The Transcendental Murder

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Open Road Media, Apr 17, 2012 - Fiction - 286 pages
3 Reviews
In an intellectual hamlet, century-old love letters give rise to murder The citizens of Concord, Massachusetts, never tire of their heritage. For decades, the intellectuals of this little hamlet have continued endless debates about Concord’s favorite sons: Emerson, Hawthorne, Thoreau, and their contemporaries. Concord’s latter-day transcendental scholars are a strange bunch, but none is more peculiar than Homer Kelly, an expert on Emerson and on homicide. An old-fashioned murder is about to put both skills to the test. At a meeting of the town’s intellectuals, Ernest Goss produces a cache of saucy love letters written by the men and women of the transcendentalist sect. Although Homer chortles at the idea that Louisa May Alcott and Ralph Waldo Emerson might have had a fling, Goss insists the letters are real. He never gets a chance to prove it. Soon after he is found killed by a musket ball. The past may not be dead, but Goss certainly is.

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User Review  - BonnieJune54 - LibraryThing

I loved all the quirky characters and all the history that was added in. There is a great sense of what it was like to be in 1960s Concord Massachusetts. Read full review

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Idealism vs Cold-Blooded Crime
Crime mystery—1st in the Homer Kelly mysteries. This book was written in 1964, and in places sounded a bit dated, but still progressive for the time. Parts of it read
like an old Jimmy Stewart movie, complete with boy scouts and church picnics. Homer is a police detective and also a scholar on American Transcendentalism. Mary is a librarian and a lover of early Concord history. Her romanticized view of Concord clashes with Homer’s cynical, academic approach. But they end up comparing notes in order to solve a mystery: the murder of man who claims to have found scandalous letters from the revered Thoreau, Emerson, and even the reclusive Emily Dickenson.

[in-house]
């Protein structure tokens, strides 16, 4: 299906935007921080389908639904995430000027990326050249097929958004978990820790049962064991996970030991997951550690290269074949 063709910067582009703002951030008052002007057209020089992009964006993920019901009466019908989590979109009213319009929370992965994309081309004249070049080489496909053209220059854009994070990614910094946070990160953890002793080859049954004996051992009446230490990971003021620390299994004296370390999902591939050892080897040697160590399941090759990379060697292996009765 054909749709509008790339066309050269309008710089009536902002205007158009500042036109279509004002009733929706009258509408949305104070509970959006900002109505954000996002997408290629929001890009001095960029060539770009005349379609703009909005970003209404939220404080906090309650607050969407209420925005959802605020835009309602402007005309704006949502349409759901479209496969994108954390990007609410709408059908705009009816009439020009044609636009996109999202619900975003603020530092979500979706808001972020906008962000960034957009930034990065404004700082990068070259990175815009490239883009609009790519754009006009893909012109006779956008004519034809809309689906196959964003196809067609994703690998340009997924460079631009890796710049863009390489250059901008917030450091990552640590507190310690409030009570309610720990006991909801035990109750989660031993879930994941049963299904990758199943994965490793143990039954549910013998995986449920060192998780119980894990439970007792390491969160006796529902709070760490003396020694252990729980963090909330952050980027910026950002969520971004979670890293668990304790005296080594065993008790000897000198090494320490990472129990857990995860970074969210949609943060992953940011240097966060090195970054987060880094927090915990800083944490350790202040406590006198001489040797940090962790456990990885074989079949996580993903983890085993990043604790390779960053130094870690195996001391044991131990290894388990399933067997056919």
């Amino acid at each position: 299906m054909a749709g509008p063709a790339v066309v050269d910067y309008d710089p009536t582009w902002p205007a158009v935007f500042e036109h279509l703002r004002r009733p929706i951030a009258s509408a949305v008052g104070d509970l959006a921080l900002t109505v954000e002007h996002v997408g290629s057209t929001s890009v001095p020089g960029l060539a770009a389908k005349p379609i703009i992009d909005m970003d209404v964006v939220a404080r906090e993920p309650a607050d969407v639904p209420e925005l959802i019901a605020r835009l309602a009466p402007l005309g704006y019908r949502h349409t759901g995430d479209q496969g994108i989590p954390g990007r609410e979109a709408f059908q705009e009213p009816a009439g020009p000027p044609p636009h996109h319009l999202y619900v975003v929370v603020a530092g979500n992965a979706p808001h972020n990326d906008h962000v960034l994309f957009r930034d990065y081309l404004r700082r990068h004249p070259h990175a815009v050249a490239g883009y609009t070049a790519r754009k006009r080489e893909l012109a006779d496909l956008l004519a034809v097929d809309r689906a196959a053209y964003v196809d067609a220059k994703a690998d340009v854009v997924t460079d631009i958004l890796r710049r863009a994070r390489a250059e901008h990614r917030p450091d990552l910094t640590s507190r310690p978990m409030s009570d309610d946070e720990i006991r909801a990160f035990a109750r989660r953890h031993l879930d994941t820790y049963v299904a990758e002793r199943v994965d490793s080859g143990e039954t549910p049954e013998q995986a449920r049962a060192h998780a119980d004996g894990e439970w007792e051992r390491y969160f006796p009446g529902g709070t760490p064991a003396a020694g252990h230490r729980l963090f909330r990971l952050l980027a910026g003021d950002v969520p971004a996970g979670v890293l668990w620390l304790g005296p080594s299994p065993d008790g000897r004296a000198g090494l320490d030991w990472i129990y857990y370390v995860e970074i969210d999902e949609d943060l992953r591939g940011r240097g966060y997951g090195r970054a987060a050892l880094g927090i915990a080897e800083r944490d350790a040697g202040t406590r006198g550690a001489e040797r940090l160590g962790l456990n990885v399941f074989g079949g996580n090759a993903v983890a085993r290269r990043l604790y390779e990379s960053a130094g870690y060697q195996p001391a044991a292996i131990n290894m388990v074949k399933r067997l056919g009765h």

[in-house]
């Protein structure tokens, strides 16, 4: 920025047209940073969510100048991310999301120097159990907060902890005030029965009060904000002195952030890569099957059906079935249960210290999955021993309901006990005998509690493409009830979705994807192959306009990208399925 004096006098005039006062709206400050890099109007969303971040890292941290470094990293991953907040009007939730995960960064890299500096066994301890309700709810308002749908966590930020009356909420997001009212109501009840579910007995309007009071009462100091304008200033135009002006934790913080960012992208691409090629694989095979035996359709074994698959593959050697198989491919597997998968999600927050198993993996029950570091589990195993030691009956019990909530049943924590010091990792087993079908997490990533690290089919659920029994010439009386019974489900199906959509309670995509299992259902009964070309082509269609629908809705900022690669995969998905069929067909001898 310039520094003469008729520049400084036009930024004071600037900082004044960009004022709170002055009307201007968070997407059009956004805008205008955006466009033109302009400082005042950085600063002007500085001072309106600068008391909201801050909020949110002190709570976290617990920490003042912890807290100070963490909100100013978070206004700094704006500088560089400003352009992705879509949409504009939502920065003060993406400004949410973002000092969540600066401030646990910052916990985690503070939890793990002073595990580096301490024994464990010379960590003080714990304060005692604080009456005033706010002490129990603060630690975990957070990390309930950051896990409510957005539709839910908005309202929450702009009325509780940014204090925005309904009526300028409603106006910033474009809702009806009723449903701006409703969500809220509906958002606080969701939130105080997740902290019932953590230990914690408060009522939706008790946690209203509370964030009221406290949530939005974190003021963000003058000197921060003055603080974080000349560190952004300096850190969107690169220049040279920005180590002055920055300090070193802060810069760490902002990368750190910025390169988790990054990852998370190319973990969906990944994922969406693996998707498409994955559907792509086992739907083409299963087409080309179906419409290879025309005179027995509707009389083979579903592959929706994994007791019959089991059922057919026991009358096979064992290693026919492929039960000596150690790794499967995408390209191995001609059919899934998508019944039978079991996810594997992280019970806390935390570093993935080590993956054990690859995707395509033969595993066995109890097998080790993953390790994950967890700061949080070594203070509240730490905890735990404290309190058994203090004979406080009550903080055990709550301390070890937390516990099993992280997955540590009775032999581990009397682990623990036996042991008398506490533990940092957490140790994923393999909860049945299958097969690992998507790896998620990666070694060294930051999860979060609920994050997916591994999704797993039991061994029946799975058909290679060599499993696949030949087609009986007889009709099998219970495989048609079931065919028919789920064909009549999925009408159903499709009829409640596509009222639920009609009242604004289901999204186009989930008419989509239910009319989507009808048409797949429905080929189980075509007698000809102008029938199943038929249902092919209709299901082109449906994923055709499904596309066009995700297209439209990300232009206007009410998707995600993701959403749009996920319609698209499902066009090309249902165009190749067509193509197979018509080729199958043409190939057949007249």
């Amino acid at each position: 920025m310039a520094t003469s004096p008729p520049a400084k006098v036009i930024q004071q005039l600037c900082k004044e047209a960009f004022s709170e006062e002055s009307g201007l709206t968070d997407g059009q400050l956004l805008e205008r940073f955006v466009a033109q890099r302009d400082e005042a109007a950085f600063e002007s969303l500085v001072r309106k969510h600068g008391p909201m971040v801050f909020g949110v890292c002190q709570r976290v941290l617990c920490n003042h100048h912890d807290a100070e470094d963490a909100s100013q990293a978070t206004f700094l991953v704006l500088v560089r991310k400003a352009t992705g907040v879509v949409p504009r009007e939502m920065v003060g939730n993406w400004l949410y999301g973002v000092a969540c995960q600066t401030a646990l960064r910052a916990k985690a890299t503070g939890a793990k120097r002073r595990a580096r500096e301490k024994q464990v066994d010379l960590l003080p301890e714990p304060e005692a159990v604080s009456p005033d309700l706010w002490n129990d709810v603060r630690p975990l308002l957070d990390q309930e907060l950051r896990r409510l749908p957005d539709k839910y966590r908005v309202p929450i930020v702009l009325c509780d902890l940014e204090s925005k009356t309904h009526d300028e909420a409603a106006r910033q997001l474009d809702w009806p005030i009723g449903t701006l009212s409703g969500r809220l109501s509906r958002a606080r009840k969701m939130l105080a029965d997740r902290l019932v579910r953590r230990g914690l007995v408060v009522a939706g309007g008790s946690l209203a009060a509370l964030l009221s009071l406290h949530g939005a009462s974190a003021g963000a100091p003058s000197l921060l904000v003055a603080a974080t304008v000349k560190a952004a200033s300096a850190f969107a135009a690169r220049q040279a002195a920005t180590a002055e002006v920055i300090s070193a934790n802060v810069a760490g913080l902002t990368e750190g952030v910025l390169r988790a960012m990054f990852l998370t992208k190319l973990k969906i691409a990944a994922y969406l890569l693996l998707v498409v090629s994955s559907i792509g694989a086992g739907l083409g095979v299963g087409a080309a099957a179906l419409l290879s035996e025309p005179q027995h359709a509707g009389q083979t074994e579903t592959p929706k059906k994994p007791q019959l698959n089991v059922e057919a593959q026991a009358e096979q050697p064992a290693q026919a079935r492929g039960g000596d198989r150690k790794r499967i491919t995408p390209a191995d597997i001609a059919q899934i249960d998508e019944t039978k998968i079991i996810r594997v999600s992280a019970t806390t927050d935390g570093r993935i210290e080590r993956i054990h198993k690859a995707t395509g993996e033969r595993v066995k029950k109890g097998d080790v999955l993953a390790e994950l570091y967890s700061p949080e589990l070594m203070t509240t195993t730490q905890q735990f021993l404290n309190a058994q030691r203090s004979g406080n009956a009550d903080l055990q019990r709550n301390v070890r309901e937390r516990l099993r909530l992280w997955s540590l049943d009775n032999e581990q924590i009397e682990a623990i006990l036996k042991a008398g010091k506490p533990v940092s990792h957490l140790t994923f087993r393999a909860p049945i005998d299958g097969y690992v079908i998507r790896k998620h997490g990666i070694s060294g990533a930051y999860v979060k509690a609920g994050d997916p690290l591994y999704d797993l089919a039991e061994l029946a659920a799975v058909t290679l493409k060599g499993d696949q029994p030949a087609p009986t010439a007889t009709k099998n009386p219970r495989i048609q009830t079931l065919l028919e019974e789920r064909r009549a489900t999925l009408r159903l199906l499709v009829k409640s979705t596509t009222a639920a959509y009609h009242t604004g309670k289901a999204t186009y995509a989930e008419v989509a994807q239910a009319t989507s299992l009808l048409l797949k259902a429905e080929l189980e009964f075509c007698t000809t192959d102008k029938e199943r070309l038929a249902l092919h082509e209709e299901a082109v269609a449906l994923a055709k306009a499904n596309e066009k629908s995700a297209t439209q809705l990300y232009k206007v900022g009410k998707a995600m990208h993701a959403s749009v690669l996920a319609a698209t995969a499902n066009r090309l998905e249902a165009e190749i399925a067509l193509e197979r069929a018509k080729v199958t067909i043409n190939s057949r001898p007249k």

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About the author (2012)

Winner of the Bouchercon Lifetime Achievement Award, Jane Langton (b. 1922) is an acclaimed author of mystery novels and children’s literature. Born in Boston, Massachusetts, Langton earned degrees in astronomy and art history before she began writing novels, and has set much of her fiction in the tight-knit world of New England academia. She published her first novel, The Majesty of Grace, in 1961, and a year later began one of the young adult series that would make her famous: the Hall Family Chronicles. In The Diamond in the Window (1962) she introduced Edward and Eleanor, two New England children whose home holds magical secrets. Two years later, in The Transcendental Murder, Langton created Homer Kelly, a Harvard University professor who finds himself solving murders. These two series have produced over two dozen books, most recently The Dragon Tree (2008), the eighth Hall Family novel. Langton continues to live, write, and illustrate in Massachusetts.

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